Tied to the old peepul, the sick horse was aimlessly sniffing at something. I looked away but something prompted me to redirect my gaze to that thing lying in the horse's feet. The object had a strange shape. Like a stack of mudcovered marbles.
I couldn't believe my eyes. Sodden in road grit, strewn here and there on the road side like unwanted trash, was The Fruit of our Labor. The precious grapes. Our grapes. Our precious grapes. I looked at Seemi. She had found a coin lying in the dust and was shining it against the side of her frock. I decided not to update her on the plight of our loot.
We walked past dogs, servants and a Laal Deen, into the drawing room.Chino was there, lying asleep – or pretending to be so – on the white sheet, face hidden under a pillow. I looked carefully. One of her toes twitched. I lay down next to her and tugged at her frock. She turned her face towards me.
“Why?” I asked.
“I heard a snake hissing. I didn’t want to die so I whistled and came back.”
This was the third time she had made the same excuse for shying away from the climax scene.
“Don’t lie, you coward!” ‘I whispered and turned towards Seemi and asked her to show me her bitten finger. Something had to be done before the swelling got too obvious. But her answer shocked me more than Chino’s excuse.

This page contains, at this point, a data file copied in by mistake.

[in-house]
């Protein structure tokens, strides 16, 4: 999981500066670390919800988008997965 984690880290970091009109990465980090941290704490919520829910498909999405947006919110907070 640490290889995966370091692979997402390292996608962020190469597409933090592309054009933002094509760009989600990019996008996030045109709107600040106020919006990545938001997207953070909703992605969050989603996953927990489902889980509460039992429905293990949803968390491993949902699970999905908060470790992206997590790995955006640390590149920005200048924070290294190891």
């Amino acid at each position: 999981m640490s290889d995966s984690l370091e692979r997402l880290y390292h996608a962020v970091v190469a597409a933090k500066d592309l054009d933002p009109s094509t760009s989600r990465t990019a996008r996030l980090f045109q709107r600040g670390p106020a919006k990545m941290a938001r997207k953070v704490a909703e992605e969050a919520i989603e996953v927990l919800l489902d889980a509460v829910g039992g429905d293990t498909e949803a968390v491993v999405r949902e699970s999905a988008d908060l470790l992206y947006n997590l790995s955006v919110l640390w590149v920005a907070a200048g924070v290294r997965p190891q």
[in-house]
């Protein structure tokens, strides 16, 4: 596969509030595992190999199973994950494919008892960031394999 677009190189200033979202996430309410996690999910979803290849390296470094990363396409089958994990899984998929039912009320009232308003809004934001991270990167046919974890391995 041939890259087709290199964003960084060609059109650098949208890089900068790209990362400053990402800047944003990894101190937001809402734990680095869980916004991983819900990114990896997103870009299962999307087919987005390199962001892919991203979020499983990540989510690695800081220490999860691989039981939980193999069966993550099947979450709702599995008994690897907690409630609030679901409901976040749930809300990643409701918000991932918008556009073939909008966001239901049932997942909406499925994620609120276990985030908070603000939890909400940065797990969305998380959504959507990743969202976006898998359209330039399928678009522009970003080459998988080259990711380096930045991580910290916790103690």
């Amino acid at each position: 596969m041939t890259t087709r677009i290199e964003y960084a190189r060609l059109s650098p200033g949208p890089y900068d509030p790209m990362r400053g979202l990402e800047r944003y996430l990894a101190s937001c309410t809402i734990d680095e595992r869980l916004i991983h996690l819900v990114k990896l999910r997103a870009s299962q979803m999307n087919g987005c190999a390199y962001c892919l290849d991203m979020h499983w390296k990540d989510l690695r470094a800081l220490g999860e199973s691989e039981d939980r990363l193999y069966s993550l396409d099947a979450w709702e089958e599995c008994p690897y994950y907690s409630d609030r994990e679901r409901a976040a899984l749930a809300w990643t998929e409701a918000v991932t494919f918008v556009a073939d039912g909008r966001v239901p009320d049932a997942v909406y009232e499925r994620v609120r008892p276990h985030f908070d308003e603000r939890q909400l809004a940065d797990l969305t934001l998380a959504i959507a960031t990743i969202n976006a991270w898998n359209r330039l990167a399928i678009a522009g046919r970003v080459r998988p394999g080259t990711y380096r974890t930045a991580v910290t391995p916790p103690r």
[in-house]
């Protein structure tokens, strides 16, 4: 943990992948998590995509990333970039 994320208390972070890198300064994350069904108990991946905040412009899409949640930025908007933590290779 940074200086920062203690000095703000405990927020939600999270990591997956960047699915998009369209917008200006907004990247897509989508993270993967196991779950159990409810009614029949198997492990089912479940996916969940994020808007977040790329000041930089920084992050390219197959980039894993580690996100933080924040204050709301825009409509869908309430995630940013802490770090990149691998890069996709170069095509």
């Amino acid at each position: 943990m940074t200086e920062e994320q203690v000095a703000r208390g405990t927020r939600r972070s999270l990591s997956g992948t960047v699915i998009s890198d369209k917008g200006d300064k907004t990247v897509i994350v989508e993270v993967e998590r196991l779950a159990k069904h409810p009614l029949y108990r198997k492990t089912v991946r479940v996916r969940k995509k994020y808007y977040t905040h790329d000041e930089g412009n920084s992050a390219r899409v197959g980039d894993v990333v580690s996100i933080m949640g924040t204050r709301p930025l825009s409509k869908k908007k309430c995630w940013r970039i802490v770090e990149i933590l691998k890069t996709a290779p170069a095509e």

"It didn’t sting me; but it was going to." Suddenly, I wanted to leave this group of cowards and join Naghma, my rival, my worst enemy. I could not control myself anymore. A volley of kicks, pinches and punches broke loose. Seemi, ever the small fry in such fights, was getting battered the most. So she started what she knew best.
"I’ll tell Khalida Puppo what you made me do today,” she said, her voice a little higher than the allowed level. Even while fighting, we had to follow the code.
“Lower your voice!” I hissed.
“I’ll tell her you’re all thieves,” she snapped, tears welling up in her black eyes.
The fight stopped. It had to. In my heart, I admitted that Mr. I’m-always-right was always right. Seemi should never have been recruited. I could have run and escaped along with him if she hadn’t been there.
The commotion had roused Khalida Pupho. She reprimanded us for not letting her sleep, in her sweet ineffective manner. We all said our Sorry Phuppos and she turned her back at us and began snoring again.
In the evening, Akbar, Lal Deen’s son, used to sprinkle water in the back yard. Chairs were set in a circle for the family to sit and chat the evening away. Some evenings were slow and dreary. Some, when we played our twilight games, fun-filled. But the best ones were when ice-cream machines were brought out and everyone joined in the making of the fruity delight.